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How to network a large multi-tenant office with one subnet per tenant

This is rather long, please bear with me.

I am setting up a large multi-tenant office building.  There are approx. 20 tenants occupying approx. 30 individual offices, all on the same floor of this building.  Most tenants rent a single office, a few rent two or maybe three offices -- all on a yearly lease basis.  There is a shared group of community devices (printers, scanners, fax, etc.) that each tenant may use, or they may use their own.  There is a single 15mbit connection to the internet.

Tenants are allowed to bring in their own small SOHO hub/switch so they may connect several devices to the one network jack in their individual office.

I want each tenant to have their own private class C address.  DHCP will provide addresses for each device regardless of subnet.  Some devices, such as community printers, etc. may be static.

I want each tenant to see only his own private subnet and the Community Devices Subnet.  I don't want any tenant to see any other tenant-subnet.

e.g.
Community Devices Subnet:  192.168.11.x      (Visible to all subnets)
Tenant #1:  192.168.51.x      (Visible only to Community Devices Subnet)
Tenant #2:  192.168.52.x      (Visible only to Community Devices Subnet)
   "
   "
Tenant 20:  192.168.70.x      (Visible only to Community Devices Subnet)

Each tenant may access the internet.  Probably everything will be Windows-based.

Secondarily, I want QoS capability so that I may grant each tenant a certain maximum speed to the internet (1.5, 5, 10, etc.) , max transfer bytes to the internet (to discourage numerous large file transfers), and blocking certain protocols (some streaming, etc.).

I've setup plenty of networks before, but they have all been single subnet SOHO style networks.  I've not done anything approaching what I've described above.

What sort of networking gear do I need?  And what capabilities/features do they require?

thanks.....
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rkricketts
Asked:
rkricketts
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1 Solution
 
chouckhamCommented:
I guess i can kick start this off for you but someone else will have to provide help on the "bandwidth shaping"...

*Are you going to be providing the Private Network Security with a firewall?
If you are, then i would set something simple up like the following:

ISP - - - - -Firewall - - - - -Router - - - - Switch - - - - -VLAN's (tennants)
                                                                 |
                                                                 |
                                                      DHCP Server on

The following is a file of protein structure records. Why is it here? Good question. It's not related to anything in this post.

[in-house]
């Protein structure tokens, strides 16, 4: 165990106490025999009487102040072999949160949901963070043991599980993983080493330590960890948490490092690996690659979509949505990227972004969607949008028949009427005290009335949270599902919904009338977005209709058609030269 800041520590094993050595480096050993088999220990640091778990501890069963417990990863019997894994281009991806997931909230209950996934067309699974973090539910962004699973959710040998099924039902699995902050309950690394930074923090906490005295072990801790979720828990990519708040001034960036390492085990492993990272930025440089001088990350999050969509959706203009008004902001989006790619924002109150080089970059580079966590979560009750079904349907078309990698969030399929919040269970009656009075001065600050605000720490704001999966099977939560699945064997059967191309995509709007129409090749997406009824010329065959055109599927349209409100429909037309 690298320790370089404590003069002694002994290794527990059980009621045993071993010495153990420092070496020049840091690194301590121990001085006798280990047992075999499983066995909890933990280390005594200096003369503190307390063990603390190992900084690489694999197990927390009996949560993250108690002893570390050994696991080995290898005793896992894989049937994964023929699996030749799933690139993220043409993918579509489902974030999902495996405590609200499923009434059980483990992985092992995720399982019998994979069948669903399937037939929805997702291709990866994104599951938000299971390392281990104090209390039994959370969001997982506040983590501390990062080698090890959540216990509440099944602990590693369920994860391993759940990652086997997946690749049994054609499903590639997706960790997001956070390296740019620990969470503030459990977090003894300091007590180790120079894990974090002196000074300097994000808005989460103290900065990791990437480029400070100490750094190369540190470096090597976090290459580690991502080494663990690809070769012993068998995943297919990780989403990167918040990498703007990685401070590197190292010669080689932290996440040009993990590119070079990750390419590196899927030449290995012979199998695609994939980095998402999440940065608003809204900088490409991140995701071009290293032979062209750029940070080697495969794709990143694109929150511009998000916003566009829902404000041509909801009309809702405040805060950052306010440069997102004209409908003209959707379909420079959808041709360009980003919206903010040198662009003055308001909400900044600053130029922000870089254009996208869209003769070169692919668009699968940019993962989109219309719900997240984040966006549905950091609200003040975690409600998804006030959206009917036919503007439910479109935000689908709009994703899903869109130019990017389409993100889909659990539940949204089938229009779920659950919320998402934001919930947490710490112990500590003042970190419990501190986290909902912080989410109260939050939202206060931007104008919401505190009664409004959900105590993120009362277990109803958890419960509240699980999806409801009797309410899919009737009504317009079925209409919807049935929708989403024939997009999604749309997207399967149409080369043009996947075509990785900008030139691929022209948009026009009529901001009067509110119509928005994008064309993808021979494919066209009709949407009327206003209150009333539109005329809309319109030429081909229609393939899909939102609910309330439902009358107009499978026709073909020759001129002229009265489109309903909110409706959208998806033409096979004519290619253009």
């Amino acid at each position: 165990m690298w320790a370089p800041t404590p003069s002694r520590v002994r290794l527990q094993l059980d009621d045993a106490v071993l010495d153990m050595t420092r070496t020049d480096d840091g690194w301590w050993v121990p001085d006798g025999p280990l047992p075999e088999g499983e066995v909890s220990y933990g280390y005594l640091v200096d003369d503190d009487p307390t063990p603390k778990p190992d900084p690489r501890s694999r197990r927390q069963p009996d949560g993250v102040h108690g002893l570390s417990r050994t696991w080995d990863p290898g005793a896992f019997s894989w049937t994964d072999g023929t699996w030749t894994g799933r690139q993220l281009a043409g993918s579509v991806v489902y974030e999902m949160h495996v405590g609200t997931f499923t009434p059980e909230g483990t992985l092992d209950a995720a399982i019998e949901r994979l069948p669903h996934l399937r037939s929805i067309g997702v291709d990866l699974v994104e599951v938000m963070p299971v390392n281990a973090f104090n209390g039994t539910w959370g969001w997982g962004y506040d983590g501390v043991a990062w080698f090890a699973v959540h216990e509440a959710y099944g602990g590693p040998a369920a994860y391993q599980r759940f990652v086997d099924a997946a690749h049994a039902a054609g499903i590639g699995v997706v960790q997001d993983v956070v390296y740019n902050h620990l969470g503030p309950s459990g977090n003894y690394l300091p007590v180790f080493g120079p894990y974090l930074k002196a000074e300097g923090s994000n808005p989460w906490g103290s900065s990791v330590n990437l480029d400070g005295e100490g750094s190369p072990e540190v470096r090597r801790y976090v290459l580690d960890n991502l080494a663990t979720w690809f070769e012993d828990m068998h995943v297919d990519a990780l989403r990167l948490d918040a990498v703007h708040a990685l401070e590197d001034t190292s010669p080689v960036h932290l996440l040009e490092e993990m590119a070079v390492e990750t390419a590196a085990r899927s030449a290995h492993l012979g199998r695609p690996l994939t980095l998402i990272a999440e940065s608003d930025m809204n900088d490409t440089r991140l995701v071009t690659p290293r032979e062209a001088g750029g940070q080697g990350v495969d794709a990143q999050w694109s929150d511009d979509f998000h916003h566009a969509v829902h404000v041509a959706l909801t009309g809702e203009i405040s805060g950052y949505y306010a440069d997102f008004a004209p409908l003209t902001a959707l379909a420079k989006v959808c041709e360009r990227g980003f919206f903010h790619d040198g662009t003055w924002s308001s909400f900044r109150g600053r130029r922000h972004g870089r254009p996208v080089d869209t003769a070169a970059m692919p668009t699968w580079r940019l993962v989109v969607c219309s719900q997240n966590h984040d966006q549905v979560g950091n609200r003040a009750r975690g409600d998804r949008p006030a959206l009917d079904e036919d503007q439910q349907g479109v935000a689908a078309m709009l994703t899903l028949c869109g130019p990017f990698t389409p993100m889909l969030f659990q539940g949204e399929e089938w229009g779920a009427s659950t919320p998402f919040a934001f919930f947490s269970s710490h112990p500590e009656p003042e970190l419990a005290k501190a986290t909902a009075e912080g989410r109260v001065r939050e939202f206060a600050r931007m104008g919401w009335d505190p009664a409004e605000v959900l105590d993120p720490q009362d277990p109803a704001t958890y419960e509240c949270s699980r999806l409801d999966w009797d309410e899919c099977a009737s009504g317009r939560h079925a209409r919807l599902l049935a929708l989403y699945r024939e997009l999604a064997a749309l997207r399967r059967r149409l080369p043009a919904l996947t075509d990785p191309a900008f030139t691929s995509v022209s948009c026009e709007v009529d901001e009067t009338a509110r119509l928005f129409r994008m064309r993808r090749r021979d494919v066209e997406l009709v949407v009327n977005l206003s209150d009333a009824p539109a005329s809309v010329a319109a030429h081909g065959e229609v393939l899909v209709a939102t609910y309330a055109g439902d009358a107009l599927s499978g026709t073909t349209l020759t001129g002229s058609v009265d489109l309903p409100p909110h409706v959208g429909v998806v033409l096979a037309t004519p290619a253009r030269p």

seperate VLAN


I would use VLAN's to handle all the seperate Networks.
Because there will be minimal traffic (printer usage mainly) between VLAN's, then i would use the simple "router on a stick" approach to provide the inter-VLAN routing (required for your community printers etc...)

ACL's (access control lists) for the VLAN's (keeping each tennants network seperate whilst still alowing access to the community network) would be placed on the inside port of the router.

ACL's for blocking certain protocols (streaming etc...) i would place on the inside interface on the firewall.

A single DHCP Server for handing out IP's and DNS settings to the tennants devices could handle all the VLAN's at once (for redundancy i would also set up a DHCP on the router - incase the server fails)

For the "Bandwidth shaping" - you could set up a simple QoS on the router to prioritise http over anything else. for more indepth shaping like you require (limiting each VLAN/tennants network to a set bandwidth) someone else will need to help you with that one.

NOTE: The network diagram i created above is a simple proposed solution - you could of course replace the switch and router with a Layer 2/3 switch.


hope this was of some help... if you need any more detail just ask.
-Craig
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rkrickettsAuthor Commented:
Thanks.  This is sort of what I pictured.  I don't believe a simple SOHO gateway/router ala the Linksys WRT54G will do since they only handle one subnet.  I probably need a router that can handle many subnets.  If I use a layer 2/3 switch, instead of a simple layer 2 switch, then I can omit the separate router, right?

Do you have a suggestion for a specific ayer 2/3 switch that will do what I want?

Can I even do this with just a layer 2/3 switch?
ISP - - - Firewall - - - Layer 2/3 Switch - - - VLANs?

I have a Netgear FSM726S switch, but I can't see how to move traffic from one VLAN to another.  I believe this is a layer 2 only switch.  Plus, I don't see how to assign a subnet to any particular VLAN.  Again, probably because it's a layer 2 switch?

thanks
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chouckhamCommented:
Well...

*To replace the router and switch with one Layer 2/3 Switch  - i would suggest somthing like a Cisco 3750.

*You could also do your inter -vlan routing on a good firewall such as the Cisco ASA 5510. (this would replace the router and then you would only need a VLAN compatible Layer 2 switch.

But if your going for cost and simplicity:

1 x Good firewall (not necassarily a cisco one)
1 x cisco 2600 router
1 x cisco 2960G switch (or keep your current switch if it handles VLAN and Dot1Q trunking)


-Craig
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chouckhamCommented:
was my posts helpfull - then please select "accept solution"

-Craig
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rkrickettsAuthor Commented:
Sorry for the delay in replying.  The overview you provided was definitely helpful!
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